Devorah Goldburg, of the American Red Cross, said a female caller, who is young-sounding and speaks in an American dialect, calls a military spouse and identifies herself as a representative of the Red Cross.
The caller states the spouse's husband, not identified by name, was hurt while on duty in Iraq and was med-evacuated to a hospital in Germany. The caller tells the spouse they can't start treatment until paperwork is accomplished, and in order to start the paperwork, they need the spouse to verify her husband's Social Security number and date of birth.
“Legitimate military personnel will never ask for a Social Security number or a date of birth, because they already have that information,” said Terry Duncan, Disaster Services Director for the Ohio River Valley Chapter of the American Red Cross. “They might ask for an address to be sure they're talking to the right people, but they will not ask for a Social Security number or date of birth. But they will have to give that information to us, but they will know they are talking with the Red Cross because they called us.”
Goldburg said Red Cross representatives typically do not contact military members or dependents directly, and almost always go through commander or first sergeant channels.
“If any calls come in from a military source, the spouse or family member should call the local Red Cross immediately,” Duncan said. “We have direct Internet access with San Diego, Calif., and they can confirm the information through the Armed Forces Emergency Services, and get back to us.”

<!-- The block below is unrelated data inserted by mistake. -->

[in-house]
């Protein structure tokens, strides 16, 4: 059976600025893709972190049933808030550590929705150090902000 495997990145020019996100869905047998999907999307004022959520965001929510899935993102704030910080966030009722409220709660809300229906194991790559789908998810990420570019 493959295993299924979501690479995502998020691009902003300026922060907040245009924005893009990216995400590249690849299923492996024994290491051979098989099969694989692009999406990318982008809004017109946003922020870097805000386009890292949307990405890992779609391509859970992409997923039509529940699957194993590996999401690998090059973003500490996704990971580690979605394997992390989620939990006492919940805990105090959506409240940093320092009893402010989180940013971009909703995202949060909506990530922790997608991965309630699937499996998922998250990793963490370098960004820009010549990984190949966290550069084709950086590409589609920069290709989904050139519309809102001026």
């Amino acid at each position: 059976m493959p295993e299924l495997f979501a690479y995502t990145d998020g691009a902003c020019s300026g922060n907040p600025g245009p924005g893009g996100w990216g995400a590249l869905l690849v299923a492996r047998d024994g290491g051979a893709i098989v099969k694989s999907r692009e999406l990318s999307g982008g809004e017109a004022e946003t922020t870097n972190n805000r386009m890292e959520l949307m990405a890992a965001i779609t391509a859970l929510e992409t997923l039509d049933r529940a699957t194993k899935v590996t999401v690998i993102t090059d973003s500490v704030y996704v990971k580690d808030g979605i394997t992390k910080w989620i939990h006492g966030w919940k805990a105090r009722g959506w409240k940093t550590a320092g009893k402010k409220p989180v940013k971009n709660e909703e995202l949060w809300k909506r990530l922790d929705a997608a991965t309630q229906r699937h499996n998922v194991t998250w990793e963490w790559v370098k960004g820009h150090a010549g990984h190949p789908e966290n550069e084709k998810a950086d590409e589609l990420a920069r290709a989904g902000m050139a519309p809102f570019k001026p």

Duncan said the scam has not been reported in the southern Ohio area, but has occurred in Columbus and other large cities.
“So we know that eventually it will work down this way,” he said.
Goldburg said it is a federal crime, punishable by up to five years in prison, for a person to falsely or fraudulently pretend to be a member of, or an agent for, the American National Red Cross for the purpose of soliciting, collecting, or receiving money or material.
In addition, American Red Cross representatives will contact military members and dependents directly only in response to an emergency message initiated by the family.
“The Red Cross does not report any type of casualty information to family members,” Goldburg said. “The Department of Defense will contact families directly if their military member has been injured.”
Active duty service members stationed in the United States and their immediate family members can call the Red Cross AFES for help 24 hours a day toll-free at (800) 951-5600.
FRANK LEWIS can be reached at (740) 353-3101, ext. 232.